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Photograph by Jana Marcus
Pilate Episode : Pontius Pilate (David Cox, right) gives Jesus (Adam Campbell) the business in 'Jesus Christ Superstar,' performed by Cabrillo Stage.

What Would Jesus Sing?

Cabrillo Stage's 'Jesus Christ Superstar' is part human, part divine.

By Matthew Crags

Despite their association with class and sophistication, most operas entail crass plots and mindless spectacle marked by gratuitous sex and violence. Add some electric guitars and the brash attitude of rock & roll and you have a rock opera. Add a story ripe with betrayal, salvation and a struggle for the fate of humanity and you have Jesus Christ Superstar.

The third creation of Andrew Lloyd Webber and Tim Rice, Superstar follows Jesus Christ from his arrival in Jerusalem through his death at the hands of the Romans. Webber and Rice, who penned music and lyrics respectively, present the Son of God as a troubled soul who is preternaturally aware of his impending death and his limitations as a savior. Judas Iscariot, Jesus' right-hand man, loses faith in Jesus and betrays him, just as in the classic biblical story, but Superstar displays Judas as a conflicted man needing our sympathy. It is in the torn souls of these religious icons that the humanity of the world is revealed.

While Superstar tinkers with the strict word of the Bible, it maintains the themes of betrayal and sacrifice that director David Cox (who also plays Pilate) and a wonderful cast pull together for Cabrillo Stage's second summer performance. Much like Rambo, Jesus chose his sparse words very carefully, and Adam Campbell makes the most of these moments with a deliberate delivery and the ear-straining high note essential to all rock operas. At the same time, Campbell is able to maintain his quiet, strong stage presence even when the revelry of a 21-person ensemble overflows onto the scene. The size of the ensemble is an issue; at points finding Jesus or Judas feels like a game of Where's Waldo? and the hip-hop-meets-Bye Bye Birdie choreography at times overwhelms the physical limits of the stage.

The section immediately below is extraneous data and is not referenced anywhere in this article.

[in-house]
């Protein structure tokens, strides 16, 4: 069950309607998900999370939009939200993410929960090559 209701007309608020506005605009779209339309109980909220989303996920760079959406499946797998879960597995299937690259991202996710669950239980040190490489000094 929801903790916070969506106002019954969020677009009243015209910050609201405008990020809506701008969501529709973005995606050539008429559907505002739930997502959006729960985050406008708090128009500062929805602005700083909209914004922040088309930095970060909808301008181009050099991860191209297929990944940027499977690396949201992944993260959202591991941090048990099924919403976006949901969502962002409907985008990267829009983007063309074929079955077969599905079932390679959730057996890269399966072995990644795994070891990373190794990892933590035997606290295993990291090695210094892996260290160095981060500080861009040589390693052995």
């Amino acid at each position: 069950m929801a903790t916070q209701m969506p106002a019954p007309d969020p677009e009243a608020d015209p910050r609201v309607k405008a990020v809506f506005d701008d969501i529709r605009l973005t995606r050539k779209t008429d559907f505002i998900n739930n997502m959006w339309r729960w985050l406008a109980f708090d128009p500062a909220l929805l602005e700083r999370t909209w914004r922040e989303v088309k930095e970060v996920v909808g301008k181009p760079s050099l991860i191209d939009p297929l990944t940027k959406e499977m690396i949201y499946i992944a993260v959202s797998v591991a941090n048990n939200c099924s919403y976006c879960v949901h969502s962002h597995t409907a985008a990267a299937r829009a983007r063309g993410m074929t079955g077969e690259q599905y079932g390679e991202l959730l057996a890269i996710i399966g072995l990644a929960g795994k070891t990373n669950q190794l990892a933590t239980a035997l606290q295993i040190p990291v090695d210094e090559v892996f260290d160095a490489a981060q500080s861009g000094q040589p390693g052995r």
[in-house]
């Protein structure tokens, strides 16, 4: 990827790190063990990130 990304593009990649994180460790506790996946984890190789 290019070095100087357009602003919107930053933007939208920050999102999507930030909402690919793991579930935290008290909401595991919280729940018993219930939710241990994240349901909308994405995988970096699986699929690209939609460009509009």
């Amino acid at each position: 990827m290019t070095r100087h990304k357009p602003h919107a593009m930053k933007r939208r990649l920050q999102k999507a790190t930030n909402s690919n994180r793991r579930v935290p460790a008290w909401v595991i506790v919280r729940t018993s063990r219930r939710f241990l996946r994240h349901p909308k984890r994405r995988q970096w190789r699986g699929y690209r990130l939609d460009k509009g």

Judas, who is disillusioned not so much by Jesus' divinity as by his humanity, is a distraught character, and Jarrod Washington intensifies the character from there. While it doesn't distract from the character's struggle, Washington's physical representation of his distress becomes unintentionally funny at inconvenient moments. After Judas is forgiven, Washington--now unconfined by Judas' sins--is free to deliver a more relaxed but nonetheless powerful performance. As Judas before him, Washington leaves the stage redeemed in the eyes of the audience.

However, some are beyond saving. Caiaphas and Annas are clearly the villains of the show, but it appears they would be more content in a Disney cartoon than onstage. Steven Berlanga and Benjamin Holck clearly force their voices to a place of fiendish treachery more appropriate to Gaston and Lefou from Disney's Beauty and the Beast. Whether it is for comedic effect or dramatic emphasis is unimportant, because it succeeds on neither level. At the opposite end of the spectrum are Andrew Ceglio and Cory Jones, who explode onstage as Herod and Simon Zealotes. They command the show and embody the concept of a rock opera. Ashley Little stands out in her turn as Mary Magdalene. Little commands an amazing voice as effortlessly as if she were reciting her ABCs, and it's a joy to see her inhabit the more nurturing and love-sick Magdalene that Webber and Rice created.

The set is straightforward, with a set of center-stage stairs and banks of televisions lining the wings. The multimedia provided by the screens works when the images are subtle and complement the situation on the stage, but become as clichéd as an American flag at a country music concert when pictures of MLK, JFK and Gandhi are splashed on the screens as Jesus surrenders to his fate. A full orchestra is largely hidden from view, but the welcome effect of live music enhances the show from start to finish.

A number of artists gave months of their lives that we may enjoy Jesus Christ Superstar. With strong leads singing a great soundtrack to a full orchestra--the Holy Trinity of musical theater--it's easy to be thankful for their sacrifice.

JESUS CHRIST SUPERSTAR runs through Aug. 17 at the Cabrillo Theater, 6500 Soquel Dr., Aptos. Tickets are $15-31. For schedule and tickets, visit

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